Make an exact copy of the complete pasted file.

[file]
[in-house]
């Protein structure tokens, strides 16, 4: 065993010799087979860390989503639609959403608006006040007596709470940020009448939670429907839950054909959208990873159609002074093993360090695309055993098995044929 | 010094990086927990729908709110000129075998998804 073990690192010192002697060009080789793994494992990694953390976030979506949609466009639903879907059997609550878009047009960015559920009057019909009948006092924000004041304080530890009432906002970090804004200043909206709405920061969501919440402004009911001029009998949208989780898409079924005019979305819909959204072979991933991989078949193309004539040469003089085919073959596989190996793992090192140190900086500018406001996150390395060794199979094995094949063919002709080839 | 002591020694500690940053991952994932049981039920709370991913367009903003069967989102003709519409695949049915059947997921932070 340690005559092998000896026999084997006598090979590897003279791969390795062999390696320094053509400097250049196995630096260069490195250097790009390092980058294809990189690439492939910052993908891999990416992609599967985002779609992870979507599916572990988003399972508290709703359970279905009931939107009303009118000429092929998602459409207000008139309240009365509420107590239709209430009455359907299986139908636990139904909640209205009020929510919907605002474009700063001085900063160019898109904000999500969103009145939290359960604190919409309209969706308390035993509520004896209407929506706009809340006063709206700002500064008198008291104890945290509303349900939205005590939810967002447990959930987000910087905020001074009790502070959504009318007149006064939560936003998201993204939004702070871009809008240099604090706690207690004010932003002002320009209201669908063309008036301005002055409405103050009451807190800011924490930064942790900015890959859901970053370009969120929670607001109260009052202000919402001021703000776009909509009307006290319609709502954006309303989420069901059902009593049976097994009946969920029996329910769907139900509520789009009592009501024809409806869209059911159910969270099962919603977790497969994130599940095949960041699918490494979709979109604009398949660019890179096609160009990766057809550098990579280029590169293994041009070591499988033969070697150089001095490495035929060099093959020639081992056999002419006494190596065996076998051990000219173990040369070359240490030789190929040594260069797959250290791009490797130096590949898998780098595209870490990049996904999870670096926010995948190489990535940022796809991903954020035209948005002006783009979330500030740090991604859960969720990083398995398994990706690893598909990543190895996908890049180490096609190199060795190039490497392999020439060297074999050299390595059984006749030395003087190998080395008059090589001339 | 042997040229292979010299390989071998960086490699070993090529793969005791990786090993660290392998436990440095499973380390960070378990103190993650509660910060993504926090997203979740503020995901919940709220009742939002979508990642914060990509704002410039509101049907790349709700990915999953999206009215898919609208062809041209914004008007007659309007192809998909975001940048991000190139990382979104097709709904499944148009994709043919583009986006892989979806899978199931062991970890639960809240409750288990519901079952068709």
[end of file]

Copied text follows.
[in-house]
């Protein structure tokens, strides 16, 4: 065993010799087979860390989503639609959403608006006040007596709470940020009448939670429907839950054909959208990873159609002074093993360090695309055993098995044929 | 010094990086927990729908709110000129075998998804 073990690192010192002697060009080789793994494992990694953390976030979506949609466009639903879907059997609550878009047009960015559920009057019909009948006092924000004041304080530890009432906002970090804004200043909206709405920061969501919440402004009911001029009998949208989780898409079924005019979305819909959204072979991933991989078949193309004539040469003089085919073959596989190996793992090192140190900086500018406001996150390395060794199979094995094949063919002709080839 | 002591020694500690940053991952994932049981039920709370991913367009903003069967989102003709519409695949049915059947997921932070 340690005559092998000896026999084997006598090979590897003279791969390795062999390696320094053509400097250049196995630096260069490195250097790009390092980058294809990189690439492939910052993908891999990416992609599967985002779609992870979507599916572990988003399972508290709703359970279905009931939107009303009118000429092929998602459409207000008139309240009365509420107590239709209430009455359907299986139908636990139904909640209205009020929510919907605002474009700063001085900063160019898109904000999500969103009145939290359960604190919409309209969706308390035993509520004896209407929506706009809340006063709206700002500064008198008291104890945290509303349900939205005590939810967002447990959930987000910087905020001074009790502070959504009318007149006064939560936003998201993204939004702070871009809008240099604090706690207690004010932003002002320009209201669908063309008036301005002055409405103050009451807190800011924490930064942790900015890959859901970053370009969120929670607001109260009052202000919402001021703000776009909509009307006290319609709502954006309303989420069901059902009593049976097994009946969920029996329910769907139900509520789009009592009501024809409806869209059911159910969270099962919603977790497969994130599940095949960041699918490494979709979109604009398949660019890179096609160009990766057809550098990579280029590169293994041009070591499988033969070697150089001095490495035929060099093959020639081992056999002419006494190596065996076998051990000219173990040369070359240490030789190929040594260069797959250290791009490797130096590949898998780098595209870490990049996904999870670096926010995948190489990535940022796809991903954020035209948005002006783009979330500030740090991604859960969720990083398995398994990706690893598909990543190895996908890049180490096609190199060795190039490497392999020439060297074999050299390595059984006749030395003087190998080395008059090589001339 | 042997040229292979010299390989071998960086490699070993090529793969005791990786090993660290392998436990440095499973380390960070378990103190993650509660910060993504926090997203979740503020995901919940709220009742939002979508990642914060990509704002410039509101049907790349709700990915999953999206009215898919609208062809041209914004008007007659309007192809998909975001940048991000190139990382979104097709709904499944148009994709043919583009986006892989979806899978199931062991970890639960809240409750288990519901079952068709």